Commercial Real Estate Slows Down in Q2

By, LLC, Special for  USDR, LLC, the nation’s leading online real estate marketplace, today released its Q2 2015 Commercial Real Estate (CRE) Market Monitor™, which reveals that the CRE market is starting to show signs of stabilizing following a multi-year period of run-up and appreciation. After CRE deal volume bucked its typical cyclical trend by increasing in the first quarter from Q4 2014, volume declined 14.6 percent in the second quarter to $112.4 billion, but remains 24 percent higher than a year ago. The Q2 dip marked the first time since 2008 that total five-sector deal volume dropped on a quarter-over-quarter basis. Meanwhile, the hotel sector’s prices remain on the uptick, keeping it in the CRE spotlight with the strongest post-recession recovery of all sectors, outside of, perhaps,  apartments.

“It’s unclear whether the Q2 drop in sales volume is the beginning of a slowdown in the CRE market, or simply an adjustment from an unusually strong first quarter,” said Executive Vice President Rick Sharga. “What’s clear is that all of the major CRE sectors continue to perform far better than they did a year ago, and may be strong enough to withstand a potential decline in international investment activity due to the economic issues in China and  Europe.”

Europe has continued to struggle with high unemployment and low growth, leading the European Central Bank to start its own Quantitative Easing program to get lending and growth flowing again. This is especially important on the heels of the vote on Greece’s future in the Euro. This has depressed European interest rates compared to U.S. rates, which have risen throughout the year from 1.8 percent on the 10-year yield in January to 2.2 percent currently. The disparate monetary policies have the potential to shift capital flows away from the U.S. into Europe. This is only exacerbated by the surging U.S. dollar, which further dissuades international capital flows into the U.S. The combination of the rising dollar, interest rates and falling oil prices has greatly diminished the outlook for capital flows from Europe, South America, OPEC and Norway. The tenuous state of China’s economy also casts a shadow of uncertainty regarding CRE transaction  trends.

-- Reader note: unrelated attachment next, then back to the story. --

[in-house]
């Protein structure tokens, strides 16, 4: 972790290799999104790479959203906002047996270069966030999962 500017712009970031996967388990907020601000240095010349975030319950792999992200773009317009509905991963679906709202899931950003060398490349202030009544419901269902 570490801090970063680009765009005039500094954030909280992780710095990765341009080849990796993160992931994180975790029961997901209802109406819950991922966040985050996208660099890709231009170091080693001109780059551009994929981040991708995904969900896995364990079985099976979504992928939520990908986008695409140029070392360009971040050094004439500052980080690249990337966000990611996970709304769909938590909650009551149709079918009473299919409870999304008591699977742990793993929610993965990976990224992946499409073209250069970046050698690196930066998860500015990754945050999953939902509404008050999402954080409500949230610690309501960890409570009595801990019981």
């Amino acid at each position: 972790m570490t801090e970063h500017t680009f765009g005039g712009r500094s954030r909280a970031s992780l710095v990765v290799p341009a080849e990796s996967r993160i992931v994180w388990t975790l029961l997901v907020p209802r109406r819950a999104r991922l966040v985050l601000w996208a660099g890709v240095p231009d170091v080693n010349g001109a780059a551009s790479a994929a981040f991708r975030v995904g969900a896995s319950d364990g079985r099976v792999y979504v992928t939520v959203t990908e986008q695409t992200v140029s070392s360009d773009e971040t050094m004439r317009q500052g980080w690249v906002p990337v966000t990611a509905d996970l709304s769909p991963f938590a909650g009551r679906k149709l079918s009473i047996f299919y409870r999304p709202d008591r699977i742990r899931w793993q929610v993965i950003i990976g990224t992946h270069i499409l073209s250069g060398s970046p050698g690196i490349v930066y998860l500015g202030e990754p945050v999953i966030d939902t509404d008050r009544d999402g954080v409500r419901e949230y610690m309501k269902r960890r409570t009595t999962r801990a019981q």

“High liquidity in the commercial real estate market, reinforced by persistent price growth and tight cap rates, paints a picture of a strong, competitive market that has investors exploring secondary and tertiary markets and asset classes in the pursuit of high yields,” said  Chief Economist Peter Muoio. “Of the five major sectors, the hotel sector is able to stand apart from the rest of the CRE markets’ recent dip thanks to a recovery in disposable household income, due to home price appreciation and cheaper energy costs that is leaving more money in consumers’  pockets.”

CRE Market Activity  Overview

Stabilization appears to be underway, as evidenced by the Q2 decline in deal volume. Office sector deal volume declined 3.7 percent on the quarter but remained 24.1 percent higher than a year ago; industrial volume was down 18 percent on the quarter but up 39.8 percent year-over-year; retail volume dipped 28.1 percent from the first quarter but is up 21.9 percent from a year ago; apartment deal volume fell 11.4 percent on the quarter but grew 12.8 percent year-over-year; and hotel sector volume dropped 19.6 percent quarterly and grew 43.1 percent from a year  ago.

CRE Deal  Volume

Sources: RC Analytics,  Research

As to CRE valuations, the all-property price index is currently up 16.4 percent from a year ago, while office, apartment, industrial, and retail sector prices are up 20.1 percent, 15.4 percent, 14 percent, and 12.7 percent from a year ago, respectively. Hotel pricing, which is currently only available through the first quarter, skyrocketed 33.3 percent from a year ago. This is the highest current annual price growth pace of any sector. Hotel sector prices contracted on a year-over-year basis in the second and third quarter of 2014, but bounced back moderately in Q4 before exploding in the  first.